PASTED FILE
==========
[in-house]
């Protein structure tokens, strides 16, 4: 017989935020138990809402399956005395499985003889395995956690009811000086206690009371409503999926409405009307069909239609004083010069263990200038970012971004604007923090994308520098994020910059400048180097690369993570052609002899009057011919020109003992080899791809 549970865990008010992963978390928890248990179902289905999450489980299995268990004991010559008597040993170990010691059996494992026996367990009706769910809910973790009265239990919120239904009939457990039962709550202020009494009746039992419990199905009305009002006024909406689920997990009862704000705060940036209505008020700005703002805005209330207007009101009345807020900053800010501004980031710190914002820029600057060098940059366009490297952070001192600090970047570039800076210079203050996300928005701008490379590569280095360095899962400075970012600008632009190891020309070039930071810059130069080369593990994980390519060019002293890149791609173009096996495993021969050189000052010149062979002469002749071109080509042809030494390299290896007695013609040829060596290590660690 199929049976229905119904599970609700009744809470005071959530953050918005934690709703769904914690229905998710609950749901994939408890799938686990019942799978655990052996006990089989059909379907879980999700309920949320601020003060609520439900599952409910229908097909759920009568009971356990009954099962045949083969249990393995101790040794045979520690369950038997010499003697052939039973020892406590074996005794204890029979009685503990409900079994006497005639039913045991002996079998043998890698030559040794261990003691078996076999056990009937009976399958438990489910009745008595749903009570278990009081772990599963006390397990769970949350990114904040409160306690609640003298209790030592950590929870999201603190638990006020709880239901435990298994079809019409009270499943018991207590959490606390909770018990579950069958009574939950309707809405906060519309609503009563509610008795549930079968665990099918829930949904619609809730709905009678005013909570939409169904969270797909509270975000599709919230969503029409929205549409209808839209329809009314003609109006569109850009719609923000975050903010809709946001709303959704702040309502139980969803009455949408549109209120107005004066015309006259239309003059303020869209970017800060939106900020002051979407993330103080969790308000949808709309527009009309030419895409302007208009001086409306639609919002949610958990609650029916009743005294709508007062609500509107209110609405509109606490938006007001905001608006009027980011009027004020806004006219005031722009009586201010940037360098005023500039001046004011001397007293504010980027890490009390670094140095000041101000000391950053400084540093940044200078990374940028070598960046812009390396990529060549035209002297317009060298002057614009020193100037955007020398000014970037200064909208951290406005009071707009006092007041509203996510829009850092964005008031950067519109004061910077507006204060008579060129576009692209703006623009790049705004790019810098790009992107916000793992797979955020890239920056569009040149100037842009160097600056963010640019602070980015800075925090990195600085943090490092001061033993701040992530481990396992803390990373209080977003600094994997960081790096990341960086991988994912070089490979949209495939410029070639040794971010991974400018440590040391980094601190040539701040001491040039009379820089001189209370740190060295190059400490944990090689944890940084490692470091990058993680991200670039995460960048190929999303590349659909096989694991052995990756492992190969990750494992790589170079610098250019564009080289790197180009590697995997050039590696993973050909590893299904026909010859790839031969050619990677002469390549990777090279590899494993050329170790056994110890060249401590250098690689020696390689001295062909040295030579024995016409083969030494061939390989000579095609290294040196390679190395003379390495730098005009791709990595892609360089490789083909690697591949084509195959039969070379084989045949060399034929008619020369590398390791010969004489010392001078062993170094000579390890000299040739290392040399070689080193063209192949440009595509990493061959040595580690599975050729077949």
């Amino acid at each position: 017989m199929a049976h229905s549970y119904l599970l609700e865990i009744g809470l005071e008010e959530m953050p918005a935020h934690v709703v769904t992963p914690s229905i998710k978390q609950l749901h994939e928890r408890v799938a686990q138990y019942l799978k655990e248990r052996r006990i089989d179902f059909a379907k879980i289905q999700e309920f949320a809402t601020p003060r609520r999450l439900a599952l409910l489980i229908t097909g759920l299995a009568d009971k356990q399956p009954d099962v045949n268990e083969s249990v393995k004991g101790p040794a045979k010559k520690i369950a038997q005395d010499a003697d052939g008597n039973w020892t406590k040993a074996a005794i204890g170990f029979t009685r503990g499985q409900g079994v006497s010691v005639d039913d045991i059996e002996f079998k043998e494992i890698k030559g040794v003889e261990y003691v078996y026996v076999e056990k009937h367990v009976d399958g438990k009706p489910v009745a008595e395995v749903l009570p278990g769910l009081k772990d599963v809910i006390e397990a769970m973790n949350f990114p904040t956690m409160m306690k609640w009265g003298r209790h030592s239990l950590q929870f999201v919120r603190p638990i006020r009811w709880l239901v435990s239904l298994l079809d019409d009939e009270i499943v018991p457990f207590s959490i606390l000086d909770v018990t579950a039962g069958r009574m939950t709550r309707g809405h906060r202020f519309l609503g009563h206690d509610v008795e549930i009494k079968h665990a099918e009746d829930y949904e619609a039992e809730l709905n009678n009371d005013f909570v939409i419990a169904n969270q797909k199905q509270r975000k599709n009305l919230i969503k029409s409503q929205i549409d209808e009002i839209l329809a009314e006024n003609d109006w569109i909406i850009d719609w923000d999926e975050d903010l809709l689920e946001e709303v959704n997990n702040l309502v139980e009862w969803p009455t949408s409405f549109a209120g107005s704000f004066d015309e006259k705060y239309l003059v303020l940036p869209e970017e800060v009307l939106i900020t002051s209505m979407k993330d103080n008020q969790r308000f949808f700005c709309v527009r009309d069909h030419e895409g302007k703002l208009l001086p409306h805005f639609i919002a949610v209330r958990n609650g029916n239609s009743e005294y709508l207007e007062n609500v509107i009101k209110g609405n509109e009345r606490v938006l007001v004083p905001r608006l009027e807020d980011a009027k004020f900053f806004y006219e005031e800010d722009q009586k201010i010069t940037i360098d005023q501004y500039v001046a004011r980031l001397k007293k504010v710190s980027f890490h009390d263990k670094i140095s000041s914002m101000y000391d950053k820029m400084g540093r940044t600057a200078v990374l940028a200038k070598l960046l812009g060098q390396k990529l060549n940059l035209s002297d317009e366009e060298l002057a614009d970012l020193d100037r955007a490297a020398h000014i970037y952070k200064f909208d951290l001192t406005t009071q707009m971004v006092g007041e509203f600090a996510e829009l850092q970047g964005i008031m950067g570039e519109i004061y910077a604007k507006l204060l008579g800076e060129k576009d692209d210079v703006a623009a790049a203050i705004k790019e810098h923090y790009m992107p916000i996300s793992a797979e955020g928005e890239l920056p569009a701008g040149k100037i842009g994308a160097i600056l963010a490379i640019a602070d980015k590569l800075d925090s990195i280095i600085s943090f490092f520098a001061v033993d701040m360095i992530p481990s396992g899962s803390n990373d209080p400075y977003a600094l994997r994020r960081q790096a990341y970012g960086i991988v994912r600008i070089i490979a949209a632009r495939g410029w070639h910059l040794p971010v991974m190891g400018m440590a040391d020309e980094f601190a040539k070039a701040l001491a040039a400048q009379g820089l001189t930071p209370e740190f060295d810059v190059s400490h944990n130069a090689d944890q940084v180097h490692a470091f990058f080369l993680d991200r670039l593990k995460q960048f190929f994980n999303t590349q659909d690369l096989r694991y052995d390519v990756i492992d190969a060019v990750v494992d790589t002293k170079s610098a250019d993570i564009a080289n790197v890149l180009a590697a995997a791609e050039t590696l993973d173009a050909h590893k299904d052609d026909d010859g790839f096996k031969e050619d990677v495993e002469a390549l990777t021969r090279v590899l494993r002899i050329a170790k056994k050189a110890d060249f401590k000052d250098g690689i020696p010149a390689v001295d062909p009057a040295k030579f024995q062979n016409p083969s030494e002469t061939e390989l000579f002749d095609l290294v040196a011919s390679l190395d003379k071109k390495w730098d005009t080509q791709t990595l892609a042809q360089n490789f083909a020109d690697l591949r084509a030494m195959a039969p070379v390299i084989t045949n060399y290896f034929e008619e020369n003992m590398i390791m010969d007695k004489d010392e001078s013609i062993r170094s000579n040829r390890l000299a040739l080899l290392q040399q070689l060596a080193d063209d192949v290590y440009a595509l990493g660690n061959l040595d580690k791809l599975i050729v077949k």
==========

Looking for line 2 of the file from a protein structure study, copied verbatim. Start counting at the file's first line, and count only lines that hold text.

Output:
């Protein structure tokens, strides 16, 4: 017989935020138990809402399956005395499985003889395995956690009811000086206690009371409503999926409405009307069909239609004083010069263990200038970012971004604007923090994308520098994020910059400048180097690369993570052609002899009057011919020109003992080899791809 549970865990008010992963978390928890248990179902289905999450489980299995268990004991010559008597040993170990010691059996494992026996367990009706769910809910973790009265239990919120239904009939457990039962709550202020009494009746039992419990199905009305009002006024909406689920997990009862704000705060940036209505008020700005703002805005209330207007009101009345807020900053800010501004980031710190914002820029600057060098940059366009490297952070001192600090970047570039800076210079203050996300928005701008490379590569280095360095899962400075970012600008632009190891020309070039930071810059130069080369593990994980390519060019002293890149791609173009096996495993021969050189000052010149062979002469002749071109080509042809030494390299290896007695013609040829060596290590660690 199929049976229905119904599970609700009744809470005071959530953050918005934690709703769904914690229905998710609950749901994939408890799938686990019942799978655990052996006990089989059909379907879980999700309920949320601020003060609520439900599952409910229908097909759920009568009971356990009954099962045949083969249990393995101790040794045979520690369950038997010499003697052939039973020892406590074996005794204890029979009685503990409900079994006497005639039913045991002996079998043998890698030559040794261990003691078996076999056990009937009976399958438990489910009745008595749903009570278990009081772990599963006390397990769970949350990114904040409160306690609640003298209790030592950590929870999201603190638990006020709880239901435990298994079809019409009270499943018991207590959490606390909770018990579950069958009574939950309707809405906060519309609503009563509610008795549930079968665990099918829930949904619609809730709905009678005013909570939409169904969270797909509270975000599709919230969503029409929205549409209808839209329809009314003609109006569109850009719609923000975050903010809709946001709303959704702040309502139980969803009455949408549109209120107005004066015309006259239309003059303020869209970017800060939106900020002051979407993330103080969790308000949808709309527009009309030419895409302007208009001086409306639609919002949610958990609650029916009743005294709508007062609500509107209110609405509109606490938006007001905001608006009027980011009027004020806004006219005031722009009586201010940037360098005023500039001046004011001397007293504010980027890490009390670094140095000041101000000391950053400084540093940044200078990374940028070598960046812009390396990529060549035209002297317009060298002057614009020193100037955007020398000014970037200064909208951290406005009071707009006092007041509203996510829009850092964005008031950067519109004061910077507006204060008579060129576009692209703006623009790049705004790019810098790009992107916000793992797979955020890239920056569009040149100037842009160097600056963010640019602070980015800075925090990195600085943090490092001061033993701040992530481990396992803390990373209080977003600094994997960081790096990341960086991988994912070089490979949209495939410029070639040794971010991974400018440590040391980094601190040539701040001491040039009379820089001189209370740190060295190059400490944990090689944890940084490692470091990058993680991200670039995460960048190929999303590349659909096989694991052995990756492992190969990750494992790589170079610098250019564009080289790197180009590697995997050039590696993973050909590893299904026909010859790839031969050619990677002469390549990777090279590899494993050329170790056994110890060249401590250098690689020696390689001295062909040295030579024995016409083969030494061939390989000579095609290294040196390679190395003379390495730098005009791709990595892609360089490789083909690697591949084509195959039969070379084989045949060399034929008619020369590398390791010969004489010392001078062993170094000579390890000299040739290392040399070689080193063209192949440009595509990493061959040595580690599975050729077949």